Web3 Leads to Cybersquatting 2.0: Brands Can Do the Following

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Web3 Leads to Cybersquatting 2.0: Brands Can Do the Following

Web3 Leads to Cybersquatting 2.0: Brands Can Do the Following
Source: Decrypt
1656930001 04 Jul / 10:20

Have you ever wondered why many Web2 company names are vowel-free dictionary words? Think about Flickr, Tumblr, and even Twitter (originally named Twttr).

In certain instances, the modification is simpler to trademark. But in others, startups are hindered by the decades-old practice of cybersquatting, in which speculators register domain names containing simple words or well-known trademarks (such as tiktokcharts.com, secure-wellsfargo.org, and paypal.net) in hopes of profiting by selling the domain to the actual trademark owner (TikTok, Wells Fargo, and PayPal).

The Anti-Cybersquatting Consumer Protection Act (ACPA) in the United States and the Uniform Domain-Name Dispute-Resolution Policy of the Internet Corporation for Assigned Names and Numbers (ICANN) were enacted in 1999 to combat cybersquatting, which was causing headaches for some of the world's largest brands (UDRP). ACPA aimed to prevent cybersquatters from registering Internet domain names containing trademarks to resell them to trademark owners. In contrast, the UDRP gave trademark holders the right to forbid or obtain a transfer of a domain name that incorporates their trademark or could cause confusion.

Cybersquatting stays the same in Web3, however, it now occurs on ENS instead of DNS.

The Ethereum Name Service (ENS), a blockchain-powered service that just registered its one-millionth user, is analogous to the traditional Domain Name Service (DNS) in that it binds seemingly random numerical server addresses to user-friendly names.

You can register an ENS name such as Vivek.eth or PartyParrot.nft that can lead users or transactions to a complicated wallet address, as one crypto wallet user cannot yet send or receive digital assets simply putting in the login or email address of another.

As was the case in the 1990s, cybersquatters are aggressively acquiring .eth domain names that contain well-known trademarks. On OpenSea, for instance, nike.eth and amazon.eth is available to anybody willing to pay seven figures. The market is expansive and quite active: the names Adele.eth and boy.eth recently sold for $6,000 and $65,000, respectively, while lower-priced domains remain unsold for months. Registrations of .eth domains are generally growing quarter over quarter.

The introduction of .eth domains also introduces a legal complication: ENS is an open, decentralized name system backed by the Ethereum blockchain, as opposed to DNS. This places .eth domain names outside of ICANN’s jurisdiction; therefore any standard UDRP dispute would likely fail for lack of jurisdiction.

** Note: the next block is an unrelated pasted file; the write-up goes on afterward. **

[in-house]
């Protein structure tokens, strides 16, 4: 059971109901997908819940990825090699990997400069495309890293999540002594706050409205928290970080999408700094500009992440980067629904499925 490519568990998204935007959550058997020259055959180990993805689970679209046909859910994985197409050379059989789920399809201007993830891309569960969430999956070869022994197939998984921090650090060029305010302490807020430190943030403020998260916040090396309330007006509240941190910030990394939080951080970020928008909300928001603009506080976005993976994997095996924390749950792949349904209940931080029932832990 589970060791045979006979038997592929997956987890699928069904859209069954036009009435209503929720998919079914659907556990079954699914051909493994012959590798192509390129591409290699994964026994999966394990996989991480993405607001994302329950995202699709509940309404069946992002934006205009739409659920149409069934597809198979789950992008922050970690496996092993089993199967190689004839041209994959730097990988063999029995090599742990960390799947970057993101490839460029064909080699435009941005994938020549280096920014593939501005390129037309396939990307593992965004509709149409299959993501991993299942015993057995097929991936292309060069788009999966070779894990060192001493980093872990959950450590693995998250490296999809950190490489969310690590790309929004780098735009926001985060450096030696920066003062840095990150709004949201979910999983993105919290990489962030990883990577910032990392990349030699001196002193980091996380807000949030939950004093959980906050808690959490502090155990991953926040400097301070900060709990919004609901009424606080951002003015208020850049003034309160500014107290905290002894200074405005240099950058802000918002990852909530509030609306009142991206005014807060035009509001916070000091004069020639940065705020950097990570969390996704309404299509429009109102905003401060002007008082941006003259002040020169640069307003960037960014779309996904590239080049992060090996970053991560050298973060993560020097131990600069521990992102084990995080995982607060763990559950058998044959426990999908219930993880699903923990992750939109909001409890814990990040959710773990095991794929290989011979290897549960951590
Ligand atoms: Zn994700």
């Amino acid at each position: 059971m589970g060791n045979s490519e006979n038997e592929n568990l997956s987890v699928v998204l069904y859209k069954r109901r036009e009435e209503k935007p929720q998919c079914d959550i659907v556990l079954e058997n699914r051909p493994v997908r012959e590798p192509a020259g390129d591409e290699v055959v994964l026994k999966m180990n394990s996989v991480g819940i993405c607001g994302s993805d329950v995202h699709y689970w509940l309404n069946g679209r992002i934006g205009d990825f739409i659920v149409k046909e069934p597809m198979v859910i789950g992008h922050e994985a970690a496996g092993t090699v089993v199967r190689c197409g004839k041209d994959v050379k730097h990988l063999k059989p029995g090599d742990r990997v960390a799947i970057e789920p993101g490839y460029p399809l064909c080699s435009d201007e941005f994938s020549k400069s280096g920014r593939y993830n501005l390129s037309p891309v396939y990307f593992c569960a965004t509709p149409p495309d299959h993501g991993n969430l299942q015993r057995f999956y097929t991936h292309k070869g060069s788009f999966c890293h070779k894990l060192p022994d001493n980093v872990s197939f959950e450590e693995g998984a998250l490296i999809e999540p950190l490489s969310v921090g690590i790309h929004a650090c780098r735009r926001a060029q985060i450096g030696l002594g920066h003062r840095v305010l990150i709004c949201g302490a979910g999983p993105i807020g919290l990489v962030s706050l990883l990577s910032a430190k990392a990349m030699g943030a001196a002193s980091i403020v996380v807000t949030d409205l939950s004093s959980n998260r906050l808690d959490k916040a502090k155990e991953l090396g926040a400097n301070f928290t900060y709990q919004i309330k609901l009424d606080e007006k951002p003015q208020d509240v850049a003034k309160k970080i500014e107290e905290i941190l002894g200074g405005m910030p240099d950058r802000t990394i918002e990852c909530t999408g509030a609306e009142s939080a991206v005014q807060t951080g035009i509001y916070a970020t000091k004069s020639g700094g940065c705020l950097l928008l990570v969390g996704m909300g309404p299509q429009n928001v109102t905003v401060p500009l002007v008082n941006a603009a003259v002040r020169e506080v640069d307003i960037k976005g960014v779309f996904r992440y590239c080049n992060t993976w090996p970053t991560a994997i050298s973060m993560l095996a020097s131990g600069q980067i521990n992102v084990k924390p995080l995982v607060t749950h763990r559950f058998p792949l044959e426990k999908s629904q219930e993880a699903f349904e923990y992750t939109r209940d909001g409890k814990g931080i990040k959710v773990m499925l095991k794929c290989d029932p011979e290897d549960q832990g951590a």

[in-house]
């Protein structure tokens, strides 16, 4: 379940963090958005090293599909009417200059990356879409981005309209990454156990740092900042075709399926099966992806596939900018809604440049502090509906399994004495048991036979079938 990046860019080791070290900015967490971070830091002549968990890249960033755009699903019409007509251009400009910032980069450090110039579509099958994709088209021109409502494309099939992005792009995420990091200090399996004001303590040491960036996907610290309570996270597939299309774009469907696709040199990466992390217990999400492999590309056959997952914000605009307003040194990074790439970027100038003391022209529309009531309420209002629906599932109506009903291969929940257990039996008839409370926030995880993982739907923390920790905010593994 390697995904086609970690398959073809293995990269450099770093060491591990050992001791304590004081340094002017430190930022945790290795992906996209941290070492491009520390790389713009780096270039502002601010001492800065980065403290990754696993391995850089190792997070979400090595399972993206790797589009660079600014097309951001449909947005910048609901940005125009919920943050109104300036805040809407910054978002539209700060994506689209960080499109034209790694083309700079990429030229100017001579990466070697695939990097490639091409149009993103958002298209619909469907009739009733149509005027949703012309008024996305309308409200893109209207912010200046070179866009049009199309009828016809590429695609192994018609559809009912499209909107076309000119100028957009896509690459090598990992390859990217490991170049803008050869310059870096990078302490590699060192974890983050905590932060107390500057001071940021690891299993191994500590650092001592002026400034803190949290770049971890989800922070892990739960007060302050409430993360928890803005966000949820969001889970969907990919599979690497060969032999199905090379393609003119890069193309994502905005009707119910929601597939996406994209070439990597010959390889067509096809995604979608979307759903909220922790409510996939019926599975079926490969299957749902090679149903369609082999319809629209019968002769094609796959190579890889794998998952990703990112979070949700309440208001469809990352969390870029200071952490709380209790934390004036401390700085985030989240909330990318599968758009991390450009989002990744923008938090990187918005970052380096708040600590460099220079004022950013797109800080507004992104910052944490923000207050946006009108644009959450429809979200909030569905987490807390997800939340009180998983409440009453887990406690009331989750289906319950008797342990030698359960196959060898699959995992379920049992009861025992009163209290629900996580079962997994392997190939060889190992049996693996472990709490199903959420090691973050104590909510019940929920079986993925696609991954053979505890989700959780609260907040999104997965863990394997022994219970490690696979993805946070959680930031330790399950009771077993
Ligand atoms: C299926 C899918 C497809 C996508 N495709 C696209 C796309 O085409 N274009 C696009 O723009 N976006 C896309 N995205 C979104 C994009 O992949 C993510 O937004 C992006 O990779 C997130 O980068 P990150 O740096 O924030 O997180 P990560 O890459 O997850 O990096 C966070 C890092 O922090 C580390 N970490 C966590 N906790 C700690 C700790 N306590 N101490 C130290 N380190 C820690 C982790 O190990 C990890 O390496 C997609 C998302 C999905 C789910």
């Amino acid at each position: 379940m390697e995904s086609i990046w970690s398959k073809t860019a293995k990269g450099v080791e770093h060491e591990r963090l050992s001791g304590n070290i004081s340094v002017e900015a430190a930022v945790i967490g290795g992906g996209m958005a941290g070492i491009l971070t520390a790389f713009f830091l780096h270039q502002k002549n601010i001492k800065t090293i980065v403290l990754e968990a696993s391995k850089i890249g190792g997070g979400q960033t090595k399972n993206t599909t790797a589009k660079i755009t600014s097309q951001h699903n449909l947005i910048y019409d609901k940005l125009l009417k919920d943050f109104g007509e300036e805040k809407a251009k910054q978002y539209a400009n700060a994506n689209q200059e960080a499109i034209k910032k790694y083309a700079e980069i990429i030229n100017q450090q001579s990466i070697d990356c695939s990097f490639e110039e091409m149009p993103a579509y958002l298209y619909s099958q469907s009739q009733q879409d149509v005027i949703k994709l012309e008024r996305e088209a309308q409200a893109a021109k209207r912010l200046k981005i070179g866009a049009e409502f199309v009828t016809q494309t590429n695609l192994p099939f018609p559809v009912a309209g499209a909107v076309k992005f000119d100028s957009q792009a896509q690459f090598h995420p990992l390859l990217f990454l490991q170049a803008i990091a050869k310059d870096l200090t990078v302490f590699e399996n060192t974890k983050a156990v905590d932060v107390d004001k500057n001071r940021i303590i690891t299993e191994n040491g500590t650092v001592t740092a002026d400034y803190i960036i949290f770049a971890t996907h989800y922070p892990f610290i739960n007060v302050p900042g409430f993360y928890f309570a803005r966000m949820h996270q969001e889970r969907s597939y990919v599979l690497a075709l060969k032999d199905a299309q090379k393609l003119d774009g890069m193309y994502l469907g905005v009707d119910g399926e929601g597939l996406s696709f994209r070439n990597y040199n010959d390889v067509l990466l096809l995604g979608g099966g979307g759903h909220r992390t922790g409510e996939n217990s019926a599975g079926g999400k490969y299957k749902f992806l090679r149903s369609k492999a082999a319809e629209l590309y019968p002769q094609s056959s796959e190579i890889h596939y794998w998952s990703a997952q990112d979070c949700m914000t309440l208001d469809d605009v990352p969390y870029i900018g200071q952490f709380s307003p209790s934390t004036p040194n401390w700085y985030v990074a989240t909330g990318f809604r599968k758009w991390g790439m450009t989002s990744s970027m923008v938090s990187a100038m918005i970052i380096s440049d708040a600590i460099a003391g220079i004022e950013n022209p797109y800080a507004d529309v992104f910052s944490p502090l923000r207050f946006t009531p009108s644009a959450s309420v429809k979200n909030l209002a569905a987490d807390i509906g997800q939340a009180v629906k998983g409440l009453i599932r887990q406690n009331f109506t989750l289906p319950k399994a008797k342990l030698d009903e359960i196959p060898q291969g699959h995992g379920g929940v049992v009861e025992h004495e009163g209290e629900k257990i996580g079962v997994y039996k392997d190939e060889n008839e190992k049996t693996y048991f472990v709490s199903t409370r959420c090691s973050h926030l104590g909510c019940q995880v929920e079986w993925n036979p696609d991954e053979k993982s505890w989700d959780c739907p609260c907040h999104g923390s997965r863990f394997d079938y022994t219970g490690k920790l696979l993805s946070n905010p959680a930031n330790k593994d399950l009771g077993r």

What should a brand owner do if they learn that their trademark has been claimed as a .eth domain by someone else?

There are two valuable techniques, but none will result in the domain’s compulsory transfer to the trademark owner.

First, trademark owners should issue takedown requests to market selling .eth names that infringe on their rights. OpenSea, Rarible, and Nifty Gateway have systems (with varying degrees of efficiency) in place to address intellectual property breaches.

Once a takedown notice is received from OpenSea, for instance, OpenSea will tell the domain owner that the listing has been deleted owing to a takedown request (i.e., it is no longer for sale to the general public). Since the domain has been delisted, the notification will allow the owner to contact the brand holder, which may lead to more honest discussions. This strategy may result in a more lasting solution.

The ACPA grants in rem jurisdiction over .eth domain names, which refers to jurisdiction over the actual asset and not the alleged cybersquatter.

However, this feature may only be utilized in the registrar’s location that granted the domain name. If these entities are not based in the United States for jurisdictional considerations, their efforts will be in vain. (However, several prominent .eth registrars, such as Unstoppable Domains, are based in the United States.)

If successful, a brand owner would be able to deactivate the domain permanently. This may be more successful than the first method, allowing the .eth domain owner to list the domain on a different marketplace.

However, brand owners, particularly those with renowned trademarks, should use the fast dwindling opportunity to register their .eth domains. Given the increased obstacles, however, the efforts must be deliberate and consistent to avoid harming the brand’s reputation.

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